Environmentalists Are (Half) Right About Energy Subsidies
Sometimes progressive environmentalists have a point. For instance, they argue that oil subsidies are wasteful and should be abolished. Unfortunately, they typically pollute their sound arguments with gross inconsistency and unwarranted alarmism.
Oil Change International, a group of mainstream progressive environmental pressure organizations, has published two recent papers complaining that the G20 governments, through international and national development banks, continue to finance fossil-fuel projects around the world, with insufficient subsidies for “clean energy,” defined as renewables not including hydro and some others.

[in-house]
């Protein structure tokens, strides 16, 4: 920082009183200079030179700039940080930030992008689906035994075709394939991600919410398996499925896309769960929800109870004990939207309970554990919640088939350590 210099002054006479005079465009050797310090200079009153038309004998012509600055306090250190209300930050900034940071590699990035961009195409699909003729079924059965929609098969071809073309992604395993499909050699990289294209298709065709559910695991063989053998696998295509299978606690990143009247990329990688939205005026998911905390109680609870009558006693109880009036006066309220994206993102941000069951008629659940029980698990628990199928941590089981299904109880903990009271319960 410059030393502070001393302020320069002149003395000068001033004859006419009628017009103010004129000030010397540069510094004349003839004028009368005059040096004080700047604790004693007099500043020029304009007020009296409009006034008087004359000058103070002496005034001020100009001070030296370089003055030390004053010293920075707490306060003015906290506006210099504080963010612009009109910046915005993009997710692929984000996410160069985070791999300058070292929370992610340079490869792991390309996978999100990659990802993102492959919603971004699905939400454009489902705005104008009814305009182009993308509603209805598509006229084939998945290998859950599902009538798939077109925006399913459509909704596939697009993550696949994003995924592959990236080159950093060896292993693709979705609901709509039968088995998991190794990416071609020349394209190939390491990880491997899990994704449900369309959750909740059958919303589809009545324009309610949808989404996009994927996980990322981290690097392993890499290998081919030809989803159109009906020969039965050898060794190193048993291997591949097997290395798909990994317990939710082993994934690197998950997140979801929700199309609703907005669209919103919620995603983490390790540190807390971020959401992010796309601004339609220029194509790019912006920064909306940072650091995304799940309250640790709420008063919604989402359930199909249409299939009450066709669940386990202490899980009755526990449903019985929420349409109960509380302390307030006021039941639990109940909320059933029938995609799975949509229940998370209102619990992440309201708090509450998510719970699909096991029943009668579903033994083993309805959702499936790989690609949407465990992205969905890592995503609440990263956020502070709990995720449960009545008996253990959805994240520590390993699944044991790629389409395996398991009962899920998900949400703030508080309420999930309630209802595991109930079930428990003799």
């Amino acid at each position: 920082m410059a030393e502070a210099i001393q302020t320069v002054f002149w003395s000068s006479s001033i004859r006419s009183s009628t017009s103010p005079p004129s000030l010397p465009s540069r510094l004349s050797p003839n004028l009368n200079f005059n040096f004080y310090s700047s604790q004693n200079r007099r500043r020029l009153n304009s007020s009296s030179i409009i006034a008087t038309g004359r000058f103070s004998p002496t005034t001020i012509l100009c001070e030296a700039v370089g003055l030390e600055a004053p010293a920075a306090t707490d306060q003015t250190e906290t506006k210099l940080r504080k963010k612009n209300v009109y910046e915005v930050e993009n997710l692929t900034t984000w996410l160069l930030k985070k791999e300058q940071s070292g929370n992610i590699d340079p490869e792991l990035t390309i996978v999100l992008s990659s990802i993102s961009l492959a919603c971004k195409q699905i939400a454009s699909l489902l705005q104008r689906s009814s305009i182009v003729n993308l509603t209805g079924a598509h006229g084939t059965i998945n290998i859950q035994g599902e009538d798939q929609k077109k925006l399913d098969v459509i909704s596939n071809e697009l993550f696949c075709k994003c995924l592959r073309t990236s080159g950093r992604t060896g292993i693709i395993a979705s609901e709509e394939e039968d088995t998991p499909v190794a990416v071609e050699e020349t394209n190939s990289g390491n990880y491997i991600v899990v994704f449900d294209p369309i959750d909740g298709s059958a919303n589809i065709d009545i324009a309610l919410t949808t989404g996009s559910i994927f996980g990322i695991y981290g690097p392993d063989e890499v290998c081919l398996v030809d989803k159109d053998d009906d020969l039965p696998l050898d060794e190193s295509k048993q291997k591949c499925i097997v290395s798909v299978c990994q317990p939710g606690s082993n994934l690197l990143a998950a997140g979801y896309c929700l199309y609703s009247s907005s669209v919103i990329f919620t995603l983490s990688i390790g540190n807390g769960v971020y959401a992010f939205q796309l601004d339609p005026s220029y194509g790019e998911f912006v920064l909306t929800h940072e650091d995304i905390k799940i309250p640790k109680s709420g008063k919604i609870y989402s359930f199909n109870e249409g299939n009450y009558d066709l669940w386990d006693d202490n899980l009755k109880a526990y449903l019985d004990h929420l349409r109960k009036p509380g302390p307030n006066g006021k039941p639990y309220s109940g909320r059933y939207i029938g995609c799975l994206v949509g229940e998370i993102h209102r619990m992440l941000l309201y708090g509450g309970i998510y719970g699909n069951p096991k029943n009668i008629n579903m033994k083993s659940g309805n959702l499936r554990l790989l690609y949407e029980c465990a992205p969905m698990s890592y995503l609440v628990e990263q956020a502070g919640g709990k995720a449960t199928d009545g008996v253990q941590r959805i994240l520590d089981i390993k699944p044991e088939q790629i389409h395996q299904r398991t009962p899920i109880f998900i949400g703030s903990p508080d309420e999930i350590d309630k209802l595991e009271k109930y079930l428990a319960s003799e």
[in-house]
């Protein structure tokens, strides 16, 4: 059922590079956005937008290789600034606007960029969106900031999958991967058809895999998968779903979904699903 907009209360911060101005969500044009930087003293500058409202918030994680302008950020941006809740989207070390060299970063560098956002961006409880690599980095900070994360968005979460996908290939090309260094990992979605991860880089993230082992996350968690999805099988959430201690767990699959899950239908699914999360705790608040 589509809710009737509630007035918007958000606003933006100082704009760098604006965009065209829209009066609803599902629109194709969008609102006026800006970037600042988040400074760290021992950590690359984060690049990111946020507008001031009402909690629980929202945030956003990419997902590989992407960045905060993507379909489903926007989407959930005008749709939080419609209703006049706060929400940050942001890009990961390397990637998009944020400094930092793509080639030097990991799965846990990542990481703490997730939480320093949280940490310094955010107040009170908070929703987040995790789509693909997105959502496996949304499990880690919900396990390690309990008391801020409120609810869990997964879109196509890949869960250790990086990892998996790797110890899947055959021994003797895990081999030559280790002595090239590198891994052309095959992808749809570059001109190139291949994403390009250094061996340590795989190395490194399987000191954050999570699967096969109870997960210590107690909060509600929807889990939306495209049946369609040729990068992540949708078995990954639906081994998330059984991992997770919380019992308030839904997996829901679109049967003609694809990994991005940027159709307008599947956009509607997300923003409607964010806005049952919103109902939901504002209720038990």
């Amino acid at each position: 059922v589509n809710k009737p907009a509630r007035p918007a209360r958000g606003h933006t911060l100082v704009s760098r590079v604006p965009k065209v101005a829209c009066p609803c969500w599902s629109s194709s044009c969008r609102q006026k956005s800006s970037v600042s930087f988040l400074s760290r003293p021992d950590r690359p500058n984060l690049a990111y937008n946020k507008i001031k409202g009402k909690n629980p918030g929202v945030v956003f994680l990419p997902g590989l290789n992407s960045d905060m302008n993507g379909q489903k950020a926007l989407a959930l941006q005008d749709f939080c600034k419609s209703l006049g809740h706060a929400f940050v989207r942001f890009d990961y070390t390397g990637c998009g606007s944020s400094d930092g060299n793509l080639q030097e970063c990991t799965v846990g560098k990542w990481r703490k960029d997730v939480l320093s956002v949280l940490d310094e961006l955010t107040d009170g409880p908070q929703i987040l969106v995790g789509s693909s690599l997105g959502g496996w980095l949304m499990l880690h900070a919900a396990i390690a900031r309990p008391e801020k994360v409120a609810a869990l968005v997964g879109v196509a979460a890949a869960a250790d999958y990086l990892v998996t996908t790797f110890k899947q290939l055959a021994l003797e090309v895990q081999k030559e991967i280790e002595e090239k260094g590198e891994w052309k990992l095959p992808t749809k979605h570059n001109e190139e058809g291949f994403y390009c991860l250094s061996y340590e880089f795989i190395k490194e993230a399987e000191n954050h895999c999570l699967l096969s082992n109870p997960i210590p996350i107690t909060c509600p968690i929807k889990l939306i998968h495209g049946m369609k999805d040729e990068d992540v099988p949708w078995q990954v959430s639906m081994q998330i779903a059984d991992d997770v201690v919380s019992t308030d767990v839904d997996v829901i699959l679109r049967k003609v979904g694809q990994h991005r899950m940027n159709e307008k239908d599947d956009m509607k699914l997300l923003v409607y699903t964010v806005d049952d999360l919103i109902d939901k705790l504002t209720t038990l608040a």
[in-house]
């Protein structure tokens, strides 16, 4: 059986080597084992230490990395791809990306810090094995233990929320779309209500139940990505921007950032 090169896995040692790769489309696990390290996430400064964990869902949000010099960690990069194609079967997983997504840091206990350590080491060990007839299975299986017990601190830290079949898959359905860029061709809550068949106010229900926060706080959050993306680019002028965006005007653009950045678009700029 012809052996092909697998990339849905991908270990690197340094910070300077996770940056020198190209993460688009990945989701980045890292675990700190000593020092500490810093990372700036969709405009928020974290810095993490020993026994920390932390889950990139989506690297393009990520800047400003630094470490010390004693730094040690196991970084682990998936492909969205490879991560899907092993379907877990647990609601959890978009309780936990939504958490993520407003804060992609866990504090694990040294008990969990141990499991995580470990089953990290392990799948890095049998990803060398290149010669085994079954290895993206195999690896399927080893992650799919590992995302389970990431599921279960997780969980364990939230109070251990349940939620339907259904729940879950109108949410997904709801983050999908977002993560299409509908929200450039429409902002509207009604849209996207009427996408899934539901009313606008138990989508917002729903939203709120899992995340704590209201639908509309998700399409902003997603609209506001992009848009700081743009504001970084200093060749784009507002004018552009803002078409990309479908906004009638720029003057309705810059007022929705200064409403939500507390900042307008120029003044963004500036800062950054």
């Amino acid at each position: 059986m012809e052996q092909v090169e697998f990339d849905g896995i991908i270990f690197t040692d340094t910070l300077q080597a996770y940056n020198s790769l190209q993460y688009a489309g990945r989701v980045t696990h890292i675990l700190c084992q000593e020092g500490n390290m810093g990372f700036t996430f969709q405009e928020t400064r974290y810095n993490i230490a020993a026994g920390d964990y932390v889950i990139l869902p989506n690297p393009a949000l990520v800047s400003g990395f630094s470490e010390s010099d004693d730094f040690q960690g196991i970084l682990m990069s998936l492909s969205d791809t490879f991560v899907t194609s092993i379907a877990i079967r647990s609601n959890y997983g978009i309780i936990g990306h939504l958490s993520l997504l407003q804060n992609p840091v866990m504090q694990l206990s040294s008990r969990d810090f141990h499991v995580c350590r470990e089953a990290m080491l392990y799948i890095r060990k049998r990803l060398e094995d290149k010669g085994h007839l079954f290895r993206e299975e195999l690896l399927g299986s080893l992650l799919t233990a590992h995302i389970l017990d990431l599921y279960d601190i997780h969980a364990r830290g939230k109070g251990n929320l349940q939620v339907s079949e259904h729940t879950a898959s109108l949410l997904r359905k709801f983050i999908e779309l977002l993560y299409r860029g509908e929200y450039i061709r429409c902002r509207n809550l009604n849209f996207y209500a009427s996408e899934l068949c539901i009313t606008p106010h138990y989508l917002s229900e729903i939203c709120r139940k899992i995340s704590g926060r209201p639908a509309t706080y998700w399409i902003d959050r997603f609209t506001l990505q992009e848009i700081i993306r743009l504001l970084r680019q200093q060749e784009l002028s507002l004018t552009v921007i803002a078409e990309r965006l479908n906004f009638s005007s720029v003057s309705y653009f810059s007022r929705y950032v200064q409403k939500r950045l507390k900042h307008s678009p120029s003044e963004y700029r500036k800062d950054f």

The group explains the rationale for its prescription as follows: “The best available science shows an urgent need to keep global temperature increases below 1.5°C to avoid severe disruptions to people and ecosystems.”
This anti-oil coalition is absolutely correct that subsidized finance for fossil-fuel projects is highly wasteful. It is one thing to subsidize fossil fuel development as a step in economic development, to alleviate acute poverty in developing countries. But where this is not the case, the financing of highly profitable commercial undertakings such as fuel production should be the job of the